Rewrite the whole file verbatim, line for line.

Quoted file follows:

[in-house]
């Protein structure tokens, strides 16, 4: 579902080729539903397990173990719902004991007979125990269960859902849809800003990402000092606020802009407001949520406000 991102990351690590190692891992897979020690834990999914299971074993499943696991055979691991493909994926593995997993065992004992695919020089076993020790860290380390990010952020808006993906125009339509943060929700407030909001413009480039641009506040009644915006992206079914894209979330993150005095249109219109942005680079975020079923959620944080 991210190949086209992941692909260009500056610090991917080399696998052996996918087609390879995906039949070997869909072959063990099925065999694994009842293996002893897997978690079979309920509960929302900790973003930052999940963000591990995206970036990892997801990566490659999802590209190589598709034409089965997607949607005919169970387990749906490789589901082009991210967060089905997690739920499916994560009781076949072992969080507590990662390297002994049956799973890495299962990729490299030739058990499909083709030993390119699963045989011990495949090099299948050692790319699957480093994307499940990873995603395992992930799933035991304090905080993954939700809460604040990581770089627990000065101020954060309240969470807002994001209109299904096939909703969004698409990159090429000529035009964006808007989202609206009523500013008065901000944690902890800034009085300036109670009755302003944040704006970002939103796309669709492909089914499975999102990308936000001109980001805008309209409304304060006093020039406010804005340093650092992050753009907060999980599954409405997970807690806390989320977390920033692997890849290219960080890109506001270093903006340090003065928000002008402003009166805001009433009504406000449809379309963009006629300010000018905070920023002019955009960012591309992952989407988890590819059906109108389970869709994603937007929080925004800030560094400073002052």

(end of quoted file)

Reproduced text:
[in-house]
């Protein structure tokens, strides 16, 4: 579902080729539903397990173990719902004991007979125990269960859902849809800003990402000092606020802009407001949520406000 991102990351690590190692891992897979020690834990999914299971074993499943696991055979691991493909994926593995997993065992004992695919020089076993020790860290380390990010952020808006993906125009339509943060929700407030909001413009480039641009506040009644915006992206079914894209979330993150005095249109219109942005680079975020079923959620944080 991210190949086209992941692909260009500056610090991917080399696998052996996918087609390879995906039949070997869909072959063990099925065999694994009842293996002893897997978690079979309920509960929302900790973003930052999940963000591990995206970036990892997801990566490659999802590209190589598709034409089965997607949607005919169970387990749906490789589901082009991210967060089905997690739920499916994560009781076949072992969080507590990662390297002994049956799973890495299962990729490299030739058990499909083709030993390119699963045989011990495949090099299948050692790319699957480093994307499940990873995603395992992930799933035991304090905080993954939700809460604040990581770089627990000065101020954060309240969470807002994001209109299904096939909703969004698409990159090429000529035009964006808007989202609206009523500013008065901000944690902890800034009085300036109670009755302003944040704006970002939103796309669709492909089914499975999102990308936000001109980001805008309209409304304060006093020039406010804005340093650092992050753009907060999980599954409405997970807690806390989320977390920033692997890849290219960080890109506001270093903006340090003065928000002008402003009166805001009433009504406000449809379309963009006629300010000018905070920023002019955009960012591309992952989407988890590819059906109108389970869709994603937007929080925004800030560094400073002052």